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Mexico's energy problem - Oil, politics a difficult mix

MEXICO CITY — While record-high oil prices have filled the coffers of Pemex, Mexico's state-owned oil company, experts say the good times mask a looming problem in the country's energy sector.

The Cantarell oil field in the shallow waters of the Gulf of Mexico, Mexico's biggest, is running low. Exactly when it will run out, nobody knows.

MEXICO'S OIL RESERVES

Year, Barrels
1980, 31.25 billion
1985, 48.60 billion
1990, 56.37 billion
1995, 50.78 billion
2000, 28.40 billion
2001, 28.26 billion
2002, 26.94 billion
2003, 12.62 billion

Reforms and capital are needed to ensure the replenishment of Mexico's reserves, and Petróleos Mexicanos — or Pemex — has talked with foreign oil companies about joint ventures to explore what could be vast deep-water reserves in the Gulf of Mexico.

The company needs at least $50 billion over 10 years to build platforms to conduct studies, drill holes and build pipelines to extract oil, industry experts say. They contend Pemex can't go it alone.

But serious obstacles stand in the way.

Mexico's constitution prohibits foreign investment in oil, and a majority of the nation's congressional members oppose it. Politicians and academics already are criticizing Pemex's decision to allow other companies to bid for rights to extract natural gas from Mexican reserves, calling it a back door to privatization.

Support for national control of oil runs deep. The anniversary of the 1938 government takeover of the oil industry is recognized publicly each year.

Mexican politicians are skeptical of private ownership in the energy industry in part because of the Enron scandal and the California blackouts of recent years, said Rogelio Ramirez de la O, director of Ecanal, a private economic analysis company in Mexico City.

Mexicans in general worry that if Pemex were privatized, even less of its profit would be used for the common good.

Ramirez de la O said Pemex would have the money to explore deep-water deposits if politicians cleaned up deep-rooted corruption. Rather than reinvesting Pemex's money in exploration, he said, politicians treat the company like a piggy bank. Oil profits account for about a third of the government's revenue.

Mexico's crude oil reserves have declined from 50.8 billion barrels in 1995 to 12.6 billion barrels in 2003, according to U.S. government figures. At its current production of about 3.4 million barrels per day, that's about a 10-year supply.

Some Mexican figures cite higher reserve levels. Still, if no new reserves are found, "then forget it," Ramirez de la O said. "It will be a nightmare."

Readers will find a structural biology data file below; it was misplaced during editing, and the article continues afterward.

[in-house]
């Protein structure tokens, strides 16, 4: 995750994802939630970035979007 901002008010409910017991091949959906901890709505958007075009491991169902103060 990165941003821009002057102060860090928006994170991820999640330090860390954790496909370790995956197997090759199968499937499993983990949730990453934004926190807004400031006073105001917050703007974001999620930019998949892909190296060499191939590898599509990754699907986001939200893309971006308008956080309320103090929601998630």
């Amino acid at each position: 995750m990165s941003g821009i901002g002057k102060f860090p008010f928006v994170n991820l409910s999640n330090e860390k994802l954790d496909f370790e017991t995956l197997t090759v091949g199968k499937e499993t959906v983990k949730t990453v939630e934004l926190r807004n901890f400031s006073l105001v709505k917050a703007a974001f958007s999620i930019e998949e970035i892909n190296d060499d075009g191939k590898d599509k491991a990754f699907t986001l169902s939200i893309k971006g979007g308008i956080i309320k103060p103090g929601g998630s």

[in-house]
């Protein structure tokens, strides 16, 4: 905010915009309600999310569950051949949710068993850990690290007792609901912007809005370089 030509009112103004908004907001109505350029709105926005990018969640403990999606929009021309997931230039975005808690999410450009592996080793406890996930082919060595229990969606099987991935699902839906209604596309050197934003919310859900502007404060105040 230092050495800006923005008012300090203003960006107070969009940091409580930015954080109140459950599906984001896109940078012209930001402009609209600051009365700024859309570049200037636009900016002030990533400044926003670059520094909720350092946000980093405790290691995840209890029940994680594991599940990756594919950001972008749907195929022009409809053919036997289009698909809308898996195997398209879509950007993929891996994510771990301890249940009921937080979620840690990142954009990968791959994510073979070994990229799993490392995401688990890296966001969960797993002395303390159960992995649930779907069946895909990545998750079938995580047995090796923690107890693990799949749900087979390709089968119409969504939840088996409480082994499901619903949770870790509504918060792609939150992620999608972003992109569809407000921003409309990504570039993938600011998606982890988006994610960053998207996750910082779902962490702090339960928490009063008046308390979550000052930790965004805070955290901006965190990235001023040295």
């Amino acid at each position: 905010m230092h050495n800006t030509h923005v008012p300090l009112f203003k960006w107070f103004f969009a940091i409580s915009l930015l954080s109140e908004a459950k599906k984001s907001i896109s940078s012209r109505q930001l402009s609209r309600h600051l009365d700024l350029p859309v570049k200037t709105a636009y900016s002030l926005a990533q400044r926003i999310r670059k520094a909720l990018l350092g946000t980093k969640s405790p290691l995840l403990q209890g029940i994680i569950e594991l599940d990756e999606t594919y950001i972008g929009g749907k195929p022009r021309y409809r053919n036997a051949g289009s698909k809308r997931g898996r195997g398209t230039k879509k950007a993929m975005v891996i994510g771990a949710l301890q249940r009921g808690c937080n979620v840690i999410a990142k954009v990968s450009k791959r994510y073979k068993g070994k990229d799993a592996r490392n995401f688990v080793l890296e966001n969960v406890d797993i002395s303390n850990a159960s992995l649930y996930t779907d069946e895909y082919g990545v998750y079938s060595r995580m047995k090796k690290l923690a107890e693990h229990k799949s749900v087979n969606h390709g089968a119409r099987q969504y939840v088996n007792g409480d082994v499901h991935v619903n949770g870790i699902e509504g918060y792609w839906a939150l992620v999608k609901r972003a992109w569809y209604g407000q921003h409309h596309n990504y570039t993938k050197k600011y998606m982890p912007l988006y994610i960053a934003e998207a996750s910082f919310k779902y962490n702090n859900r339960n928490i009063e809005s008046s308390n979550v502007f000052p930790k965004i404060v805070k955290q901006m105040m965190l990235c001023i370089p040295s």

In the past 20 years, Pemex has not invested heavily in finding new reserves. In the 1990s, for example, the state-owned company identified new reserves for only 26 percent of what it extracted, according to remarks by Raul Munoz Leos, general director of Pemex.

Under his guidance, he said, Pemex has doubled its spending on exploration during the past two years.

Mexican President Vicente Fox has not been able to push other Pemex reforms.

For example, Fox wanted to put businessmen on Pemex's board of directors, which is now made up of six government ministers and five labor union members.

Mexico City energy analyst and consultant David Shields said the needs of the industry are not understood. "It's run based on political criteria," he said.

Three months ago, Pemex announced that seismic studies showed deep-water reserves in the Gulf of Mexico that could equal 54 billion barrels of potential oil. The government did not say exactly where the oil is, but there have been finds in the northern Gulf, close to U.S. waters, roughly at the same latitude as Brownsville, Texas.

The Alaminos Canyon is in this area and straddles the two countries. On the U.S. side of the canyon, discoveries have shown about 1 billion barrels of oil, far less than Pemex's estimate, Shields said.

"It's very common to talk in Mexico of great wealth that may be unleashed, but nobody really knows the extent," he said.

Pemex's production is important to Mexico's economy, which already must import at least 20 percent of its gasoline. Mexican motorists pay about $2.14 per gallon at the pump. Electricity in Mexico is also expensive, and the country does not produce enough petrochemicals to supply Mexican industry, Ramirez de la O said.

Nonetheless, Shields said, the country has gotten along very well for 25 years because the Cantarell oil field, which has abundant oil near the surface, is one of the best in the world.

"That's why you can have all these profits" despite being inefficient, Shields said.

Editorial Notes: Registration reqd, use Bud/bselig@bselig.com bselig thanks, Bugmenot.com

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